Melrose Center: Patient Stories

 

At Park Nicollet Melrose Center, we have been treating and healing eating disorders together with patients and families for more than 25 years. While eating disorders are serious, there is hope. We hope these words from real Melrose Center patients will inspire, inform and give you insight into our personalized treatment plan that is unique for each individual and their family.

Asha

Asha

"Melrose offered the ideal methods and schedule for inpatient and outpatient treatment. I needed to detox from all of my behaviors associated with my eating disorder. I loved the structure Melrose provided."


Amy
“I felt hopeless when I was going through my eating disorder. It’s not easy, but you can do it. Be aware that many, many people are surrounding you, ready to help. It takes a lot of energy to be sick and you have given up a lot. If you can transfer just a little bit of that energy and take some positive steps, it will take you to the other side. You can recover.”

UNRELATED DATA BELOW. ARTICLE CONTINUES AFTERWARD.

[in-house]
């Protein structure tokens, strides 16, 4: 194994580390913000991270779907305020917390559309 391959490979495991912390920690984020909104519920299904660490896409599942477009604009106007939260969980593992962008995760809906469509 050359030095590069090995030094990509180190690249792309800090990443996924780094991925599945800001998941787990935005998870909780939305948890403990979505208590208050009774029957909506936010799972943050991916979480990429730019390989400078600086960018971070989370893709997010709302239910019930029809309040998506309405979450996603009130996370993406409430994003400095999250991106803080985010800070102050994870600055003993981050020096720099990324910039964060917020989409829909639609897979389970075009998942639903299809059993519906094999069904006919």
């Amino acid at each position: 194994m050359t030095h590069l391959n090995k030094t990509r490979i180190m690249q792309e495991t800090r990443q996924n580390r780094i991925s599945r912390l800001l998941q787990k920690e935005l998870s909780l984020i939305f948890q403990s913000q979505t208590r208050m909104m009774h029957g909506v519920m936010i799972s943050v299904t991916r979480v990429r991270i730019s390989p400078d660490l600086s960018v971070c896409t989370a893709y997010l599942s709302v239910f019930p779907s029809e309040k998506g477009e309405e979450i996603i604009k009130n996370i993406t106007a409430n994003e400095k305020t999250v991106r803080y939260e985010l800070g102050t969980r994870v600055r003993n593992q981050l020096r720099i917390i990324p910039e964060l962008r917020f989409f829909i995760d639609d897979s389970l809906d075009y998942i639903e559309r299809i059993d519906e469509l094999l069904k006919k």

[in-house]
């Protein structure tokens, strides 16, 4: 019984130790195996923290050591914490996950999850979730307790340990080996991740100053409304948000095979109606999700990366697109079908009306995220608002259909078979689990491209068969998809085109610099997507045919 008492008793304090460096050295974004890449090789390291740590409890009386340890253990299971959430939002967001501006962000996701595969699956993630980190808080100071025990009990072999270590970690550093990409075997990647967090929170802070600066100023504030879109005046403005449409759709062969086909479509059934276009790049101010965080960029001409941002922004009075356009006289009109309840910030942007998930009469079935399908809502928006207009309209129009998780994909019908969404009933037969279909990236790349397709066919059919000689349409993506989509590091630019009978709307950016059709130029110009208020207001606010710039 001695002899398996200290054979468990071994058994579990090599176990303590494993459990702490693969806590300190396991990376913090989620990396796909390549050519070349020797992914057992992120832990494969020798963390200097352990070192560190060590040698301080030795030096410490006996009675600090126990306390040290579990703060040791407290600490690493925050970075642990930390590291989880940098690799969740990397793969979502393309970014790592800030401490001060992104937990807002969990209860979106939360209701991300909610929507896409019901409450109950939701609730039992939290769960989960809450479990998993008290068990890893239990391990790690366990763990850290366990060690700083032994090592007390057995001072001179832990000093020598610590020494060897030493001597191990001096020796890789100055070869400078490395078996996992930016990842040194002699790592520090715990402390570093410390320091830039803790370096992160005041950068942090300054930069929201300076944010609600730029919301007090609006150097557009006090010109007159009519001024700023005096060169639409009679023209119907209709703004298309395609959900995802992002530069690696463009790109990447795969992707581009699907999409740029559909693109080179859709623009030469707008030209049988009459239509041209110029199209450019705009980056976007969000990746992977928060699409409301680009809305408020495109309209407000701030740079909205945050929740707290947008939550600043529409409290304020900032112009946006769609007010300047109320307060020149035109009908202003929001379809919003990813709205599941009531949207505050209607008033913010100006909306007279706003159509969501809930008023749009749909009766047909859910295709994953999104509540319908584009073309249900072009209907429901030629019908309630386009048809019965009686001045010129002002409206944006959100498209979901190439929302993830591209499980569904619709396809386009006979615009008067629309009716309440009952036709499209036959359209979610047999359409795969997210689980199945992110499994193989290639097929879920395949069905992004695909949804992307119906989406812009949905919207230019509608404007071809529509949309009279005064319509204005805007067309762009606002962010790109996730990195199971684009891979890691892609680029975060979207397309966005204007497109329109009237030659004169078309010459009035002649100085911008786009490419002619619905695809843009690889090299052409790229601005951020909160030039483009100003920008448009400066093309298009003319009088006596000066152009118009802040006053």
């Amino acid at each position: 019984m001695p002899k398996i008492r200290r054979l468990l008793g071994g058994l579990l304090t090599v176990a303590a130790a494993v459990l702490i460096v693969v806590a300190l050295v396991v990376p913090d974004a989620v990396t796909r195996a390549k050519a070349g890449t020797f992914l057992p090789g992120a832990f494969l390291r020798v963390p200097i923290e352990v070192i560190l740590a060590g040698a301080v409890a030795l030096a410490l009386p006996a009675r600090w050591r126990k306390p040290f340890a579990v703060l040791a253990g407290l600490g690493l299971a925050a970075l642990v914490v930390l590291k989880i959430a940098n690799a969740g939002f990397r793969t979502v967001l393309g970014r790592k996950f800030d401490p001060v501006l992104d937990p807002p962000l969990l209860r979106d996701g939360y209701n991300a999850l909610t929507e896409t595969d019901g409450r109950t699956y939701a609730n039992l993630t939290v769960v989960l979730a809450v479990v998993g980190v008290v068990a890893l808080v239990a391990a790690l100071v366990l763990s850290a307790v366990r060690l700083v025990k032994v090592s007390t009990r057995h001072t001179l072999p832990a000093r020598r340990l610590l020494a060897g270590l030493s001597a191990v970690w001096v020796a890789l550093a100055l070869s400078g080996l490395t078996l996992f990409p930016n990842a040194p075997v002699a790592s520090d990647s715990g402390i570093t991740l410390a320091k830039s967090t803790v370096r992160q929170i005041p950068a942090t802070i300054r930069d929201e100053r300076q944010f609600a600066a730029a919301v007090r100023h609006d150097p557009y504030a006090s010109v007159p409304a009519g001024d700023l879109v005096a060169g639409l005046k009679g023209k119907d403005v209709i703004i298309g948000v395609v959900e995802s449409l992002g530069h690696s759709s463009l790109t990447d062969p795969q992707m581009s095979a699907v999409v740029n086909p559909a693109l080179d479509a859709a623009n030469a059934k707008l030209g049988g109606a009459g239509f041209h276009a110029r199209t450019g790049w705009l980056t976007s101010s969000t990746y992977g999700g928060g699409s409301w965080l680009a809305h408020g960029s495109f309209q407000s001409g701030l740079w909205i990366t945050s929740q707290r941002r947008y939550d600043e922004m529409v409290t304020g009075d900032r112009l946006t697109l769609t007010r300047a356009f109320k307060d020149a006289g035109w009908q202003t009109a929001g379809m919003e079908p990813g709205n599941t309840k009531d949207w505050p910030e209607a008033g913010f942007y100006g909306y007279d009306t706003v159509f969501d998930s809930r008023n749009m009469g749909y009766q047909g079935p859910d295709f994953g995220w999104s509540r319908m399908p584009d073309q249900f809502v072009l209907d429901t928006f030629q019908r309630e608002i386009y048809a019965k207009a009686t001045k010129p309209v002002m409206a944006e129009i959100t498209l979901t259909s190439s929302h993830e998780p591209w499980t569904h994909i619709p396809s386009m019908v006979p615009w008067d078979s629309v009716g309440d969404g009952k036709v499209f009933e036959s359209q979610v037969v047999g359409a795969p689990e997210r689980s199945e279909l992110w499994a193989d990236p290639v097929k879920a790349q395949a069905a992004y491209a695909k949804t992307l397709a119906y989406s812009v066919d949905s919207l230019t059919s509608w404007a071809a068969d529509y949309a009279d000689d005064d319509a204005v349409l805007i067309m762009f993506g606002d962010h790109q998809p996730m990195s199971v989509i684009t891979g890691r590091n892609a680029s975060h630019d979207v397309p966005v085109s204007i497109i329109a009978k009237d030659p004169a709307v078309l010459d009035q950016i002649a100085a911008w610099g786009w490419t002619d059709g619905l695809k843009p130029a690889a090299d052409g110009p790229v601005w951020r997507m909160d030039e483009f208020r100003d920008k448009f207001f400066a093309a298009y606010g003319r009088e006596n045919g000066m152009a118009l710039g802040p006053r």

Nora
“If you’re struggling with an eating disorder right now, please know that there is a wonderful world out there for you – full of color and rich experiences. My husband and I are trying to start a family, I have fantastic friends and great relationships with my family. I feel that I lost many years of my life to an eating disorder, but today my life is wonderful.”

Teresa
“To anyone who has an eating disorder: recovery is truly possible. When you are sick with an eating disorder, it is so hard to understand that you can recover. I wish that I could give you that gift of knowing your own strength and determination. Believe in yourself, seek support from people and learn how to find out who you are. Having been through this journey – and having survived – I can pretty much set my mind to doing whatever it is I want to do.”

Molly
“Don’t take on too much during your treatment. Keep it simple. Take it one step at a time, one meal at a time and don’t think about the big picture. It was helpful to me to be told that I did not have to be thinking about what was going to happen down the road. The hardest thing for a person with an eating disorder to realize is that they can get better. My recovery is a true example of that.”